It’s a fact of my modern life that I don’t see most of the movies I want to see when they hit theaters. Various factors conspire to keep me separated from these flicks for months, until they happen to slip through my sphere of influence. The minute The Martian came out, I wanted to see it. Ridley Scott adapts a DIY-publishing success sci-fi story for the big screen? Yes, please!
Alas, it came and went from theaters. It kind of slipped below my radar. I nearly paid way too much money to watch it while I was on the road last week, but fought the urge. Finally, a stroke of luck – it was on HBO last weekend. Hooray for my low tech ways!
Here’s the real problem with that kind of delay. It’s hard in the modern world to avoid opinions about a movie (or a book or album) when the first come out. It’s damned near impossible to do so for months afterward, particular when it’s nominated for some big awards and wins some others. I’m not talking about being ruined by spoilers. I’m just talking about how you can have certain expectations about something when you finally get around to see it.
So what of The Martian? Well, it didn’t live up to the hype.
Which is not to say it’s bad. In fact, it’s very well made, pleasing to look at, and has some good performances. It’s got a “rah rah, bring the boy back home” story that winds up into a feel good ending. That’s not a problem in and of itself, but it’s what leads up to it that doesn’t work so well.
Mark Watney, the main character, is a nice enough guy and the situation he’s put in really sucks. Not just stranded, but left for dead. He has considerable obstacles to overcome in order to survive and he . . . fairly easily overcomes them. At one point he says, about a problem, that he’s going to “science the shit” out of it. That attitude – every problem has a solution, take one at a time – is driven home back on Earth when Watney begins training the next generation of astronauts.
It’s a great motto and probably an excellent way to deal with real world problems. It doesn’t, however, bear any real dramatic weight. The bottom line – Watney’s too damned competent. Everything he tries works (until plot requires that it get destroyed) and, while we see him make some snarky comments about his situation, it never really seems to get to him. Even if all his schemes kept working, he’s still millions of miles from home and alone. We know what solitary confinement does to people – it ain’t pretty.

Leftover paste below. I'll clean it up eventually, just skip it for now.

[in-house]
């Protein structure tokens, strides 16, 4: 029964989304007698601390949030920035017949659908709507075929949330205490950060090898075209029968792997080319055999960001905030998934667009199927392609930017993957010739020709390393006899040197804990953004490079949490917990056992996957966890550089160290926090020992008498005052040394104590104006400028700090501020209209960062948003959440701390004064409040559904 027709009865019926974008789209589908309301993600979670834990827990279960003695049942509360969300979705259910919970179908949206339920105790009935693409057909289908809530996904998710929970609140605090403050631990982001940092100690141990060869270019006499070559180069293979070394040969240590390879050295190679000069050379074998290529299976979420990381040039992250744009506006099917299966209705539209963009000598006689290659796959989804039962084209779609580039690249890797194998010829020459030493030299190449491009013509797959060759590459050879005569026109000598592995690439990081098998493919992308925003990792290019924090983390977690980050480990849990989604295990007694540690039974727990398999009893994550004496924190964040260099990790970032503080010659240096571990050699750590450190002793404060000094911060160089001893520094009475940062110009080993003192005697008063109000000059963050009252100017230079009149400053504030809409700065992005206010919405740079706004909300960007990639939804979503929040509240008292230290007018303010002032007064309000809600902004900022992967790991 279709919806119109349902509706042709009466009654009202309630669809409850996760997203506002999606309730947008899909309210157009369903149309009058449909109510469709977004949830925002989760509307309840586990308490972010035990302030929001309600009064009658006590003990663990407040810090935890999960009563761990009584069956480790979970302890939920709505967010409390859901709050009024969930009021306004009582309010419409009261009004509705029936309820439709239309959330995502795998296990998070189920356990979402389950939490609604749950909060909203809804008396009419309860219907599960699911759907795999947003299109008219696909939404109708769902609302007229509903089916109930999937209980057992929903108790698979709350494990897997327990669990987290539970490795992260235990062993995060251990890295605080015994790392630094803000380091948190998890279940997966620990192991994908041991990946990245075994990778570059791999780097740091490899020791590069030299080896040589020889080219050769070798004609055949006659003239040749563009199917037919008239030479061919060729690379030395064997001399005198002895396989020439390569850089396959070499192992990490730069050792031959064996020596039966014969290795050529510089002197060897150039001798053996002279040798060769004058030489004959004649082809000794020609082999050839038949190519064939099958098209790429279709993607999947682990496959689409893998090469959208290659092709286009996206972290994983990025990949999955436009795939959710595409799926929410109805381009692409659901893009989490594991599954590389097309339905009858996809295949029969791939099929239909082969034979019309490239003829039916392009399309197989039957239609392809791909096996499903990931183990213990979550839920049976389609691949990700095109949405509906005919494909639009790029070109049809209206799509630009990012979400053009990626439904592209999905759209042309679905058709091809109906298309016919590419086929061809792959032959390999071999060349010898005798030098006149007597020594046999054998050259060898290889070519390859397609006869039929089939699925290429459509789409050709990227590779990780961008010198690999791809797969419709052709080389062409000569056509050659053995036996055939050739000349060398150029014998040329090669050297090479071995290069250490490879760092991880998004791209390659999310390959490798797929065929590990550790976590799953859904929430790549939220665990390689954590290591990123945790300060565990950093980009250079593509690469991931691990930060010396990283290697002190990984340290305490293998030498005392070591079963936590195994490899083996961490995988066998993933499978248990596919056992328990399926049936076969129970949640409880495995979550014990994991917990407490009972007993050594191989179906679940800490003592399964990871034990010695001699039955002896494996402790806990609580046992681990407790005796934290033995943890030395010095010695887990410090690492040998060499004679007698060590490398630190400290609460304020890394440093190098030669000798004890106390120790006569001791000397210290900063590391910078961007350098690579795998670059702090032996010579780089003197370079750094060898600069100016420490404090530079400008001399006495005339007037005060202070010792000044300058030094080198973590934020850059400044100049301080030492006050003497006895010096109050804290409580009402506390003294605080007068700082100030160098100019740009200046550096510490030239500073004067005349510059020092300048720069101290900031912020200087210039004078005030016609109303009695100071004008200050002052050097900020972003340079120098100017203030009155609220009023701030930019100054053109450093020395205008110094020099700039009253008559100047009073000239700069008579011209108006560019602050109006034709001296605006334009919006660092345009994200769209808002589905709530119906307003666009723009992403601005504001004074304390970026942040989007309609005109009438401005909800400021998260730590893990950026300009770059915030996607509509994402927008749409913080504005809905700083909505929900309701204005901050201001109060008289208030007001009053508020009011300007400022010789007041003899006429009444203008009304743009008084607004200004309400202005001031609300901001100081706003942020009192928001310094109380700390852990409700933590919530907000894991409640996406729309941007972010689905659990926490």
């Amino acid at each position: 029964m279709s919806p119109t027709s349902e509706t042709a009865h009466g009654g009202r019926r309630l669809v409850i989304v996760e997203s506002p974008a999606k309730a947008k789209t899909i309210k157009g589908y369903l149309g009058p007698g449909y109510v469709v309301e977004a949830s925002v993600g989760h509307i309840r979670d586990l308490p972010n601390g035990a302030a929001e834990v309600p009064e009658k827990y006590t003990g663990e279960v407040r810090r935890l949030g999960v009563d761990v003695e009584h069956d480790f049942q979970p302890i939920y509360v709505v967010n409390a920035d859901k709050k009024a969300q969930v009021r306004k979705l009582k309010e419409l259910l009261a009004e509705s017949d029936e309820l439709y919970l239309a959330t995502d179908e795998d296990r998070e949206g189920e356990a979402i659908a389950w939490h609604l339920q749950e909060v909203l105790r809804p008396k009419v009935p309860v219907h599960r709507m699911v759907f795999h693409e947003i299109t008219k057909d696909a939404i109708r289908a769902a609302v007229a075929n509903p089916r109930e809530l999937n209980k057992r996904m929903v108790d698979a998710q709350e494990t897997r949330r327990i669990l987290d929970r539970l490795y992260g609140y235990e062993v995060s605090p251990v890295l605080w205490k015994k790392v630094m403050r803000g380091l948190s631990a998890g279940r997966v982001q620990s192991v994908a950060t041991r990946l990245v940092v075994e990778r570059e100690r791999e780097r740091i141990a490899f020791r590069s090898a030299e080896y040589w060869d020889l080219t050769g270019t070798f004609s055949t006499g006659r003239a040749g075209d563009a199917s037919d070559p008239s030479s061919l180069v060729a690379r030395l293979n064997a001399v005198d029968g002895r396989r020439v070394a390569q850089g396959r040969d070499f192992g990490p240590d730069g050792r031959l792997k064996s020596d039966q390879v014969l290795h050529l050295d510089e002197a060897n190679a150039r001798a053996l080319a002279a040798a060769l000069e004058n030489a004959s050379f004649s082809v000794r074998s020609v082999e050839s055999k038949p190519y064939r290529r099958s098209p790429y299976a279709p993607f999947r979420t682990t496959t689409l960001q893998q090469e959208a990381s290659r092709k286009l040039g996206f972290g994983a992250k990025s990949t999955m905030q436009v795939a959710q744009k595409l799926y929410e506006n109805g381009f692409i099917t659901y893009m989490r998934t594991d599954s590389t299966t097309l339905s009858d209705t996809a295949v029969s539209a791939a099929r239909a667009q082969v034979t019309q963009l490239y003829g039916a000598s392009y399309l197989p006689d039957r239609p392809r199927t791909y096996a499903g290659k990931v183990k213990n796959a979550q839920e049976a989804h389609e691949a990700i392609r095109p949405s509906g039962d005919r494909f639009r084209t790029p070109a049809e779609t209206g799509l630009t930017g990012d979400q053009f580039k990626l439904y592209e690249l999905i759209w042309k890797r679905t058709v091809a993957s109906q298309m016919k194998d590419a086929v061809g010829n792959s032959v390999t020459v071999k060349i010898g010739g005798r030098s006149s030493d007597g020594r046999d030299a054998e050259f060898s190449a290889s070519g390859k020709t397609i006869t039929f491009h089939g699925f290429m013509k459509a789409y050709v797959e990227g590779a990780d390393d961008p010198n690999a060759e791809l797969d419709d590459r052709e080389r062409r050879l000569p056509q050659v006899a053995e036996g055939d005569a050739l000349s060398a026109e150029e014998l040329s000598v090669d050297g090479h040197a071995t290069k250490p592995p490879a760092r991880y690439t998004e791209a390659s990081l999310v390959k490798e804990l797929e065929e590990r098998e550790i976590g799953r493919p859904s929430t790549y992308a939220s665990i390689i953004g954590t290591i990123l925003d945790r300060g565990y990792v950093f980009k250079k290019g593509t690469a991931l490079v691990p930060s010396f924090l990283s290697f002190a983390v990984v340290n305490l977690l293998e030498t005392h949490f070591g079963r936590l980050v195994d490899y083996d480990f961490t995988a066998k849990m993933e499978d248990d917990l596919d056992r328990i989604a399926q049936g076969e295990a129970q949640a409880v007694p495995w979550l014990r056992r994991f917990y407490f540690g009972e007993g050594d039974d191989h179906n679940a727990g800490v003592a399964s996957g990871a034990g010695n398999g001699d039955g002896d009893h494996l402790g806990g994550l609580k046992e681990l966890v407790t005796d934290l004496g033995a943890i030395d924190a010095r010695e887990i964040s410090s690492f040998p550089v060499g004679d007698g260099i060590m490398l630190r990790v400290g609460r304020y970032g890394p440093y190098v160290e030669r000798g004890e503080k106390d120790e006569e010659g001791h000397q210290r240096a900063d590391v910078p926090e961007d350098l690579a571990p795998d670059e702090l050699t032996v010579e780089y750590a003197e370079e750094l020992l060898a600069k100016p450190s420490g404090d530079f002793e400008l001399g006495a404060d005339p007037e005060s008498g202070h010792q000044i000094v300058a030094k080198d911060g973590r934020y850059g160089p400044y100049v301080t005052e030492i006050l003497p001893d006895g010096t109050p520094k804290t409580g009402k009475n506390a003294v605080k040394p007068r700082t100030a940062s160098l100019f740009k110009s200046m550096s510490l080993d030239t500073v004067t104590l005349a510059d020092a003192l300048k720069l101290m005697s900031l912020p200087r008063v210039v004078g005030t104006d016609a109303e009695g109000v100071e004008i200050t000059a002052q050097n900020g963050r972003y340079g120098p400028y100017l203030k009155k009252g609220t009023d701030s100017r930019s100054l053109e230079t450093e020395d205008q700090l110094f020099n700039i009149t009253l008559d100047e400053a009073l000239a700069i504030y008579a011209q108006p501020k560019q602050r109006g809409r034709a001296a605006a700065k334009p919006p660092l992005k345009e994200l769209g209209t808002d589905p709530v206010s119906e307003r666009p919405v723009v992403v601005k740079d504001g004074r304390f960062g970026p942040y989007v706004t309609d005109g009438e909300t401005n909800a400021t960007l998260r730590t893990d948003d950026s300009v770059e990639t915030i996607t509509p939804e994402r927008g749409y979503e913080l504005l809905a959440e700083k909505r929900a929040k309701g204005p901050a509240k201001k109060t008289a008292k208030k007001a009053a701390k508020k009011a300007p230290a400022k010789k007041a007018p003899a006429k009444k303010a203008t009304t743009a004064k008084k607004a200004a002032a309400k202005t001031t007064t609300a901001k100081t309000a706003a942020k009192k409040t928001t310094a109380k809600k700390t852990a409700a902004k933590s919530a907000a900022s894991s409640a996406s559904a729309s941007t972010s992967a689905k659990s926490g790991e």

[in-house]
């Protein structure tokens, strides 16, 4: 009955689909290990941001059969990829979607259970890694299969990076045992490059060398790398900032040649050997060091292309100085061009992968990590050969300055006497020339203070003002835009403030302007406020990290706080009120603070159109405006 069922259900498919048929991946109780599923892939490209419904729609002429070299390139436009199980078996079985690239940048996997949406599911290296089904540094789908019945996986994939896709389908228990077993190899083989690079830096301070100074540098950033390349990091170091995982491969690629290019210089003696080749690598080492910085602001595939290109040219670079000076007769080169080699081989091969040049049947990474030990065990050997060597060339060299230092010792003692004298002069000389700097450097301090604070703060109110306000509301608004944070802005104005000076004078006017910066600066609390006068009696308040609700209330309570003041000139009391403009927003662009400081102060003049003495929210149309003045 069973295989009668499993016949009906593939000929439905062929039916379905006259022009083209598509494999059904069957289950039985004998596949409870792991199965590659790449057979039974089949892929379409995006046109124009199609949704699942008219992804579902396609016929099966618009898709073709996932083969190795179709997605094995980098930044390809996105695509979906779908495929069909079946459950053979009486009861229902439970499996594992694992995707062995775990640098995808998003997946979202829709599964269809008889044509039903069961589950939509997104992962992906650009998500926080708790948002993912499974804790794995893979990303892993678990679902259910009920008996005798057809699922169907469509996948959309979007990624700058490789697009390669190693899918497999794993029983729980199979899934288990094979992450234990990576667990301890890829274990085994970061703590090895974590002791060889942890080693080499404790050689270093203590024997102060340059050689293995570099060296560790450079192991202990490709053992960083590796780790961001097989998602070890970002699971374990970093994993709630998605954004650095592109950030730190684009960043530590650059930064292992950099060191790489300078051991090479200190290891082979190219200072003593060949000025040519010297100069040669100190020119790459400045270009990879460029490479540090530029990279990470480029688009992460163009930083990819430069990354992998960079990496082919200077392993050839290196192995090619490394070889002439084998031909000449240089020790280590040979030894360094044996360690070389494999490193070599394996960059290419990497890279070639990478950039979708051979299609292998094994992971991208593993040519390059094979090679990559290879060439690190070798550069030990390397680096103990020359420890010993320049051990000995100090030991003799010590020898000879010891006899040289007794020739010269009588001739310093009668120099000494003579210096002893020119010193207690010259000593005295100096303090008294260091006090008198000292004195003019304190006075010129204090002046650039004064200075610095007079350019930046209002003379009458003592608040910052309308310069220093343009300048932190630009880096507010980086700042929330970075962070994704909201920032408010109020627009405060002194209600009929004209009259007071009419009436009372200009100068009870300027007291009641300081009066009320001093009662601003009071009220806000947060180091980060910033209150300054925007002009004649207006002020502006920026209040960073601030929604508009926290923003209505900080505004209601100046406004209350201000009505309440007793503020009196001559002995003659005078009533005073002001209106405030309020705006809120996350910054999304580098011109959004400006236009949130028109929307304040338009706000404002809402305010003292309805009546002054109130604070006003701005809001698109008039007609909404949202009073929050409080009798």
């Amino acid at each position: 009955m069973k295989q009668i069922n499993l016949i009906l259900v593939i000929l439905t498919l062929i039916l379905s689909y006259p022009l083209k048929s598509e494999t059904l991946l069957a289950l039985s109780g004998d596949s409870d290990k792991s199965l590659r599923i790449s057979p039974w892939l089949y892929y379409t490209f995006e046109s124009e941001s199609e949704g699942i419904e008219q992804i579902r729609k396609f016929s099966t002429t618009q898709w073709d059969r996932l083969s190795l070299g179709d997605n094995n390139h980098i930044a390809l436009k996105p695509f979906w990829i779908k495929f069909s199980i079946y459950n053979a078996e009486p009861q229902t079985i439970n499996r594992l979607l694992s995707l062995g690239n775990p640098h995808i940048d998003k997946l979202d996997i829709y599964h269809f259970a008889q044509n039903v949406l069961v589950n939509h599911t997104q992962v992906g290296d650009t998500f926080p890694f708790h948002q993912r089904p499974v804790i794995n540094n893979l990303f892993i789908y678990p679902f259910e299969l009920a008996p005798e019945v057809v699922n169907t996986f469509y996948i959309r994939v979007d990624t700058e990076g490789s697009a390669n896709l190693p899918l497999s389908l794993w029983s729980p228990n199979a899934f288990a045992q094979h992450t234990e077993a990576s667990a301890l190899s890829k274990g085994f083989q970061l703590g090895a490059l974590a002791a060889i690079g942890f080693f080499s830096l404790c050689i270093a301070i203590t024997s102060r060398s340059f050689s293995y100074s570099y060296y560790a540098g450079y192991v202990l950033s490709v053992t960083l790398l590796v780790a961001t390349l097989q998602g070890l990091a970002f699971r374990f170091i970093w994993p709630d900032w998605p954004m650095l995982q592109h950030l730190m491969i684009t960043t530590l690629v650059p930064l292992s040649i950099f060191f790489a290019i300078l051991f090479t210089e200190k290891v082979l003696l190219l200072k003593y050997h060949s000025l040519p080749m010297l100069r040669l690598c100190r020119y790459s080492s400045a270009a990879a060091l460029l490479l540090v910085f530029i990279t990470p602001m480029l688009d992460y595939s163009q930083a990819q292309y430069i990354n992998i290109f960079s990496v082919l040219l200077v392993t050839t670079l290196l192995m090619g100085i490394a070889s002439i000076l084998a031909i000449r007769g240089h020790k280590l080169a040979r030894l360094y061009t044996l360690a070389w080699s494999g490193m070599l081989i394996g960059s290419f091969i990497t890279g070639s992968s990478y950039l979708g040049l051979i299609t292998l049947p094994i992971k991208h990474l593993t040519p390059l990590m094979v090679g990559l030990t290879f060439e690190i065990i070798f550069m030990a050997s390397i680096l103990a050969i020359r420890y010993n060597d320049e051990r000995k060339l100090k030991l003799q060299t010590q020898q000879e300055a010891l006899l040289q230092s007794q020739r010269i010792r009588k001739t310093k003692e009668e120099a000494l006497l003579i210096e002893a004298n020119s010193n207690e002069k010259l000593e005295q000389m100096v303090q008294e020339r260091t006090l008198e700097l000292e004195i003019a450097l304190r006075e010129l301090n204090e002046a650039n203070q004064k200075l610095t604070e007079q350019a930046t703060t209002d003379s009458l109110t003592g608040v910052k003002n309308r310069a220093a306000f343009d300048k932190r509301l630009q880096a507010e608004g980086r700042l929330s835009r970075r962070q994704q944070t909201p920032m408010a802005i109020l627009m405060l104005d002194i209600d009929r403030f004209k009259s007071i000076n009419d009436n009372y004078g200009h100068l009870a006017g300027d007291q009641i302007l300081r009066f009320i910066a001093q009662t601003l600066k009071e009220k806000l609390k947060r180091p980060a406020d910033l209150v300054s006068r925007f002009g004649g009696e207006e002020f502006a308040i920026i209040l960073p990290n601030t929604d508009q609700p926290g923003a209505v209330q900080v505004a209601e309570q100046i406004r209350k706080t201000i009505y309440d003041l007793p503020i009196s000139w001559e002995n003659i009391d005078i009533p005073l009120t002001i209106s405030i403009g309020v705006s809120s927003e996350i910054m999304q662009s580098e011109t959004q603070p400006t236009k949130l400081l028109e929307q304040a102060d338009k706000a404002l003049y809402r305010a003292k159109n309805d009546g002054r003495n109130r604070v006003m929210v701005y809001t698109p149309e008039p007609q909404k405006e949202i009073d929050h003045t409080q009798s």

In this way, The Martian suffers considerably from comparison to the much smaller (and much less seen) Moon. Even before it gets to the issue of clones and whatnot, it paints a really effective picture of what being along on another planet(oid) would really be like. The struggle, as the kids say, is real.
But Watney’s isn’t. It’s not that I want to see the man suffer, but some struggle would have been nice. There’s no way a big-budget summer movie, rated PG13 and starring Matt Damon, is going to go all the way dark and have him die on the planet or commit suicide or something. But some hint that the vast expanse of time without human contact had some impact on his psyche would have been interesting. As it is, only his weight loss seems like an issue (and it’s light years away from what Christian Bale puts up with).
Writing this, I’m reminded of a post on the IMDB discussion board where someone asks “is this based on a true story?”. It’s not as dumb a question as it sounds, looking at it now. Real life can be many things, but it’s not often filled with the dramatic tension we expect in fiction. A true story of clever survival, rooted in the fact that it actually happened, has a pull to it that a fictional tale of similar stature just doesn’t. I read somewhere that the difference between fiction and real life is that fiction has to make sense. It has to have some drama to it, too.
Which is not to say The Martian sucked. It was a perfectly enjoyable way to spend a couple of hours, but it didn’t live up to my perhaps exaggerated expectations. It was fluff, but it was engaging fluff. There’s something to be said for that.